**Number of shares of stock for Investor:** There are many ways to find out the amount of shares that the investor would purchase from this point. You can multiply 2.5 by the amount of shares that the option pool will have (because it is 2.5 times bigger) or going back to the original formula:

*Price per share = Pre-money valuation / number of fully diluted shares*

Price per share = $15M / (10,000,000 + 1,538,461.52)

Price per shares = $1.30

Shares that investor purchases with $5M cash = $5,000,000 / $1.30

Shares that investor purchases with $5M cash = 3,846,153.84615

**Stock % Ownership**

Founders: 10,000,000 65% (10,000,000/15,384,615.2)

Option Pool: 1,538,461.52 10%

Investor: 3,846,153.85 25% (3,333,333.33/13,333,333.33)*Total: * 15,384,615.37 100

### 5. What is the price per share if the option pool is 20%?

*Price per share = pre-money valuation / number of fully diluted shares*

Price per share = $15M / (10,000,000 + x)

55% founders + 20% option pool + 25% investor = 100%

$11,000,000 founders [55%] [10,000,000 shares] + $4,000,000 option pool [20%] [x number of shares] + $5,000,000 investors [25%] [y number of shares] = $20M [100%] [10,000,000 + x + y]

10,000,000 shares for founders is $11,000,000 of value. So each share is $11,000,000 / 10,000,000 or** $1.10**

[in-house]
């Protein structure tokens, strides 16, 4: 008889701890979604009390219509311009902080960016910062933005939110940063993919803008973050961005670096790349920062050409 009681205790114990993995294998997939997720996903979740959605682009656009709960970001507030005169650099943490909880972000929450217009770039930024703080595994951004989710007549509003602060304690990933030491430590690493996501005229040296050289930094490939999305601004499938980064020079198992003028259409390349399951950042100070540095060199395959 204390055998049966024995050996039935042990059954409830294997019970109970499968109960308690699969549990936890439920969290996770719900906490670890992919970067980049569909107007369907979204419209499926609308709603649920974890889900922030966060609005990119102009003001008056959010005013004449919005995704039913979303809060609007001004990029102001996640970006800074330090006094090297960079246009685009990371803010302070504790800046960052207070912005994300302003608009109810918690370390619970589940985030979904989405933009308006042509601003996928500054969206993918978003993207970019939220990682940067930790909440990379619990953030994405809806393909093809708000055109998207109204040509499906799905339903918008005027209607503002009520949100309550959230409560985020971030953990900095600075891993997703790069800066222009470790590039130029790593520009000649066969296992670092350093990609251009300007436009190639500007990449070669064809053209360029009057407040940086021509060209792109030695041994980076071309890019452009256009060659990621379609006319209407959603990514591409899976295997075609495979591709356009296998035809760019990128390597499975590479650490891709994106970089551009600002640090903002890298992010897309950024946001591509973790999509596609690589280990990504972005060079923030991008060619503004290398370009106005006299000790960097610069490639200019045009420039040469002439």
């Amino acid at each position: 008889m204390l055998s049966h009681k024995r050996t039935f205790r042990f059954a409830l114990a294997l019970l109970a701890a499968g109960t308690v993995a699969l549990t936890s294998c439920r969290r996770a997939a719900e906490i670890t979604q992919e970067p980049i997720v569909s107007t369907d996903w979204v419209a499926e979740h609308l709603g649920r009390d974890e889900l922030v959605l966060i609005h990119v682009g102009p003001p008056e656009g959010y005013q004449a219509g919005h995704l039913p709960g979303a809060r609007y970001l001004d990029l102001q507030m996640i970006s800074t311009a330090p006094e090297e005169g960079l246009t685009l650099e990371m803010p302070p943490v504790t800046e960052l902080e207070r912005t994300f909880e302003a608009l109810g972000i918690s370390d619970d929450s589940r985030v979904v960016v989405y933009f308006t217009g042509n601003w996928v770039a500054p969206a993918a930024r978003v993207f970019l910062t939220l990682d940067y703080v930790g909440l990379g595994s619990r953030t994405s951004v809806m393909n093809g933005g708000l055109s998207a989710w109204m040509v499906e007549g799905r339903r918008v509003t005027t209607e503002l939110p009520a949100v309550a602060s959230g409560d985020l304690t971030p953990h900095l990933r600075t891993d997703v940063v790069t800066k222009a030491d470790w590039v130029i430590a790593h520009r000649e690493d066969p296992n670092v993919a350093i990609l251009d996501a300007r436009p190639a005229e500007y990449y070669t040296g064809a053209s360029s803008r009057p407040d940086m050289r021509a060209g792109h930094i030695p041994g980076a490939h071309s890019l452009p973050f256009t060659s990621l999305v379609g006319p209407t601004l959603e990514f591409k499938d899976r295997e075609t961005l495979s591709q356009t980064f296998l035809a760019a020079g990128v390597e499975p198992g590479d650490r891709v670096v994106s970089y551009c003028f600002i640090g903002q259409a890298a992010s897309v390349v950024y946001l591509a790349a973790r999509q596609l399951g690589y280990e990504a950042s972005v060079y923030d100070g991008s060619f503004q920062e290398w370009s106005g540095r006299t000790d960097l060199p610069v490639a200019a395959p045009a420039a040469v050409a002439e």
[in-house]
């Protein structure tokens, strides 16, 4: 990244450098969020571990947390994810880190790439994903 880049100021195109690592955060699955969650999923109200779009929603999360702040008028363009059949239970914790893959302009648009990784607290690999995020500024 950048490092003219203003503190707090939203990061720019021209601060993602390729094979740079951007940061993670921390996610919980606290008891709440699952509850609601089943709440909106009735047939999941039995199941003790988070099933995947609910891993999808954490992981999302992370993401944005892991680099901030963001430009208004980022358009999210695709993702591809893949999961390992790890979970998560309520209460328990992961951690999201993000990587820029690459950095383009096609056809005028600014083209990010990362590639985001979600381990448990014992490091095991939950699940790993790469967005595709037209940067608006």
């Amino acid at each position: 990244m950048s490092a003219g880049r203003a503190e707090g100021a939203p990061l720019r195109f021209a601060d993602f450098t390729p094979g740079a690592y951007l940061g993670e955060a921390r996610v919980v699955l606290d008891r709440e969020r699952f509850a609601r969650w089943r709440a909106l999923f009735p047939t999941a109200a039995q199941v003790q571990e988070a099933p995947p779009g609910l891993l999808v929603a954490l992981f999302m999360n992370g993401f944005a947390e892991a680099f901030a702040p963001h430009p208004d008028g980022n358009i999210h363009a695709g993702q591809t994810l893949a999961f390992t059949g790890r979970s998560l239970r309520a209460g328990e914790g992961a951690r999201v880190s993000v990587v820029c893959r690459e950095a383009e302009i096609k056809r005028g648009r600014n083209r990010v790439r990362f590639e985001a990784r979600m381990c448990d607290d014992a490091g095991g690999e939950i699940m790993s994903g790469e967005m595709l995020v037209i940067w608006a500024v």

$4,000,000 / $1.10 = x

x = 3,636,363.6363 shares

To use the original formula:

Price per share = $15,000,000 (10,000,000 + 3,636,363.6363)

**Price per share= $1.10**

### 6. What does the cap table look like with a 20% option pool?

**Option Pool: **Already calculated how many shares there would be for the option pool. Again:

$4,000,000 / $1.10 = 3,636,363.6363 shares

**Investors: ** $5,000,000 / $1.10 = 4,545,454.5454 shares

**Stock % Ownership**

*Founders:* 10,000,000 55% (10,000,000/15,384,615.2)*Option Pool:* 3,636,363.6363 20% *Investor:* 4,545,454.5454 25% *Total:* 18,181,818.1818 100%

### 7. What are the takeaways in this example scenario?

(a) When it comes to option pooling, it is the founders/existing shareholders that get the brunt of the dilution. Notice that it is their percentage ownership that goes down in each example and not the investor’s 25%. So the larger the option pool, the more current stockholders get diluted.

(b) The option pool is used creatively to effectively result in a lower price per share. This allows investors to buy a certain amount of the company for a lesser price.

## VII. CONVERTIBLE DEBT MATH

## A. Basic Principles of Convertible Debt

### 1. Conversion

Convertible debt converts into equity at a qualified financing. It converts into the same type of equity as that which is being purchased in the qualified financing round. The convertible debt deal will also call for a discount. Additionally, there may be a valuation cap in play.

### 2. Cap Table

Convertible debt does not affect the cap table/company ownership if and until the debt converts. NOTE: You may see cap tables where all potentially converted stock is also listed.